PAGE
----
Cantillon Brewery in Brussels, Belgium, is one of the last breweries in the world that still produce lambics, the traditional way. It takes about 3 years to make a batch of lambic and production can only occur during the cold months of the year. This family-run brewery has been in operation since 1900, and they still use the same, original equipment from back then. Walking through the brewery, with its large copper lined vats, and ancient oak barrels stacked from floor to ceiling, it seemed like nothing had changed.
On my recent visit to this brewery, I learned so much about the craft of brewing. For starters, a true lambic can only be produced through spontaneous fermentation. What this means is that instead of using yeasts or sugars, the fermentation process depends solely on the presence of bacteria floating in the air. It is the air where the brewery is located that and the unique species of bacteria it contains, that gives their premier beer, the Gueuze, it’s unique flavor. Continue reading
Oh boy, it’s been a whirlwind these past couple of days. Leaving Lyon, was bittersweet. The quiet, cobblestone streets and rustic ambiance of the town offered me some much needed relief and solace from the intensity of Paris. On our last night, Geoffrey threw an intimate dinner party and prepared a traditional Lyonnaise dish called, quenelles.
Quenelles are made with a mixture of fish mousse, eggs and breadcrumbs. It takes a very long and labor-intensive process to make these dumplings, but it is worth it. The mixture must be pushed through a sieve several times, resulting in a texture that is light, fluffy, and creamy. The quenelles are poached and simmered slowly in a financier sauce, a light tomato sauce containing mushrooms and olives, and they plump up as they absorb the sauce.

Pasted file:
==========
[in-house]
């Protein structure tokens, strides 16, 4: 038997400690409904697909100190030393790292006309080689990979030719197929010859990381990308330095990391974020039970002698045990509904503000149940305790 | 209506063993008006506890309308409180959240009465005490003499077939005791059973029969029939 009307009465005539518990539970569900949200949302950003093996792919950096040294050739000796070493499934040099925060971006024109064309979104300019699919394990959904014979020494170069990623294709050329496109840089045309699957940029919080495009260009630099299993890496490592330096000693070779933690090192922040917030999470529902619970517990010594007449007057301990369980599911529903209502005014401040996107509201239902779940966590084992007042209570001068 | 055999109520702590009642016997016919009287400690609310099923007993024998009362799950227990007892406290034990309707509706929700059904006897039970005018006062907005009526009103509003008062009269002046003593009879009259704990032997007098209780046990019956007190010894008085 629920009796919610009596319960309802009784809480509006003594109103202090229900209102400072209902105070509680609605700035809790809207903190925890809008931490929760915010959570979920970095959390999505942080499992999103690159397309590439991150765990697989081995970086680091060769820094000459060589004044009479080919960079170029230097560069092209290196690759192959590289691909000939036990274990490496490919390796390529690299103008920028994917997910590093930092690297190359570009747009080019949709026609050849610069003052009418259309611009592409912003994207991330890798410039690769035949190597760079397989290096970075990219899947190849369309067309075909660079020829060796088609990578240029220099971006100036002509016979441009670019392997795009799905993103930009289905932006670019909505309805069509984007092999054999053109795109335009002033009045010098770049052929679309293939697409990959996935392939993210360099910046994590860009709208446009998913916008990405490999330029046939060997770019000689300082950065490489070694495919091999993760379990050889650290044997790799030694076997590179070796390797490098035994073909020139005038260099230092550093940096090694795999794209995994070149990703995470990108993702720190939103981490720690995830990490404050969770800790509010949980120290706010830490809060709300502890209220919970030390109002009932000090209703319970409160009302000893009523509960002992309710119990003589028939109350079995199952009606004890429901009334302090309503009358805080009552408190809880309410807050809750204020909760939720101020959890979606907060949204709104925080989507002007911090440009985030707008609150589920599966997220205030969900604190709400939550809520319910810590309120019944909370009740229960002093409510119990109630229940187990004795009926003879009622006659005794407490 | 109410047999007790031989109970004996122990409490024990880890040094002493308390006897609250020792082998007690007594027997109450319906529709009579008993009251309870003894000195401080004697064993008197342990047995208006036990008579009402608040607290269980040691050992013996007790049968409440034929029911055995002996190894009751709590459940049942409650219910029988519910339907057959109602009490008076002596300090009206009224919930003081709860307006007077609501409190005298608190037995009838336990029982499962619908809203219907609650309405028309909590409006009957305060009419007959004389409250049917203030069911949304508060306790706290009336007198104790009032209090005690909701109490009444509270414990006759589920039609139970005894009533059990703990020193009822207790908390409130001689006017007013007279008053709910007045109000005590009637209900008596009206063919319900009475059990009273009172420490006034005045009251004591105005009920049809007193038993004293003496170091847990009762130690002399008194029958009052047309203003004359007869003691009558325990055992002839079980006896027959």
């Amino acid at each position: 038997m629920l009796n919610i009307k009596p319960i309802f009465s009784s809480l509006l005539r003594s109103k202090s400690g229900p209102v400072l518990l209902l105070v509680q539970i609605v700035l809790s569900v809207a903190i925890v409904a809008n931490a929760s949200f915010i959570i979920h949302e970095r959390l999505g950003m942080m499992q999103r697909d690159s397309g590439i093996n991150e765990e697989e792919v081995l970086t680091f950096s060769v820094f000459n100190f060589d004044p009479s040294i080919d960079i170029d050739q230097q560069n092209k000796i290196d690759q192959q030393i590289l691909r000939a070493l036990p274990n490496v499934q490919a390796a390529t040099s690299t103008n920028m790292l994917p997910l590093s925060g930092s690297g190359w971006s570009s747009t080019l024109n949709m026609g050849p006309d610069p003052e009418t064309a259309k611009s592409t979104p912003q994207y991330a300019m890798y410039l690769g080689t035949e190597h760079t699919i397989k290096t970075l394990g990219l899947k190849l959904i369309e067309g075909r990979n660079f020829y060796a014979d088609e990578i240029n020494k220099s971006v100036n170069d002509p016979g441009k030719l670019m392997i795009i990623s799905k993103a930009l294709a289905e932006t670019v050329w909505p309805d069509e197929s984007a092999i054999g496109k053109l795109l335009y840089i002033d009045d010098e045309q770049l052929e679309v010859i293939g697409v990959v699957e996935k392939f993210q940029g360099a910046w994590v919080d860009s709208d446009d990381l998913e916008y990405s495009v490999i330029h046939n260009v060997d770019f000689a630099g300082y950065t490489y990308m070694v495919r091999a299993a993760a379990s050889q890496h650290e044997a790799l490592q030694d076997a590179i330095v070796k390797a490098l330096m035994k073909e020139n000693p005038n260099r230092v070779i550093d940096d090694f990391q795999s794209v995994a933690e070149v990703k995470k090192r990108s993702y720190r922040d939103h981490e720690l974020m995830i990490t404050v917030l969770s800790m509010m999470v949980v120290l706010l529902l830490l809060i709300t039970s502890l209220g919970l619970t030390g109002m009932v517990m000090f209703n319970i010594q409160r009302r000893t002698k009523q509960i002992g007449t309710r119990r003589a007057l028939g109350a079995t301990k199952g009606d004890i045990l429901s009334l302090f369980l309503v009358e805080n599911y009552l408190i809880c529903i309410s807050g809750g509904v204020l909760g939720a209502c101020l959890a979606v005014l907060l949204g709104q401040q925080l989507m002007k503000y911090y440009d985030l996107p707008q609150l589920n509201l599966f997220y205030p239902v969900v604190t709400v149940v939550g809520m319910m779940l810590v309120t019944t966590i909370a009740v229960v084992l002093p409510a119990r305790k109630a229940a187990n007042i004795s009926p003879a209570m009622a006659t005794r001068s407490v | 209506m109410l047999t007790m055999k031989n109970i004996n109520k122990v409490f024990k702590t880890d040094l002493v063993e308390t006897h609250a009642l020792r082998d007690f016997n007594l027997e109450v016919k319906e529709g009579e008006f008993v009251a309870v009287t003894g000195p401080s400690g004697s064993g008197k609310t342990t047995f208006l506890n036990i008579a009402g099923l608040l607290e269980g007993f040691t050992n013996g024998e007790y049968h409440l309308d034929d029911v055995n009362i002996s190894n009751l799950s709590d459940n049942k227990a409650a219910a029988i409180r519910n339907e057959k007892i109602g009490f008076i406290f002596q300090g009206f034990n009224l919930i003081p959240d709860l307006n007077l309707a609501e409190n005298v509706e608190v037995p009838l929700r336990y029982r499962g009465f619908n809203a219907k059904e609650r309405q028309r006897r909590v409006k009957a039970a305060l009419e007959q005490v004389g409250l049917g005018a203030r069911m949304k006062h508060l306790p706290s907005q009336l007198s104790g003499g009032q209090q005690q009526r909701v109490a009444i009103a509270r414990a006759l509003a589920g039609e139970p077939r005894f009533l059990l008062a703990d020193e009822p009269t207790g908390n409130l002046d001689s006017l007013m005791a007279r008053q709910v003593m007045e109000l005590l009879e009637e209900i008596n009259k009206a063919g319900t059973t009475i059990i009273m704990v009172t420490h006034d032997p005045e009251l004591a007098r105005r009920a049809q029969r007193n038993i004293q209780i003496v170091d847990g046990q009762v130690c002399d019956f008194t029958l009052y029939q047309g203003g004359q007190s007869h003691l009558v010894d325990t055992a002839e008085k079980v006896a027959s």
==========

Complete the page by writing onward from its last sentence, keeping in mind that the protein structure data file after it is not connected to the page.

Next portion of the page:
When in Lyon, France, one must try the regional specialty: Tarte aux pralines. These fluorescent red tarts may seem scary at first, but they are actually delicious. The color is actually derived from rose pralines, a Lyonnaise specialty, which are bright pink in color.
In fact, every patisserie I walked into, specialized in incorporating these pralines into numerous pastries, giving them the characteristic red hue. It’s funny how the color red finds it’s way into traditional recipes, for example: Red Velvet cake, my ultimate comfort food.
En Vrac is not just your average wine shop.
I’m finally in Paris! It’s been a great trip so far as we eat our way through the city. I’m here with my girl Julia, as we take on the first city of our 2-month backpacking adventure through Europe.
Yesterday, we stumbled into one of the best coincidences ever. Upon visiting the beautiful Notre Dame Cathedral, we are pleasantly greeted by the wonderful aroma of freshly baked bread wafting through the air. The smells are emanating from a huge tent. There is a sign. All french words. Darn! But there’s a picture of a baguette. Hmm…we approach. Inside the tent was a sight that I will never forget.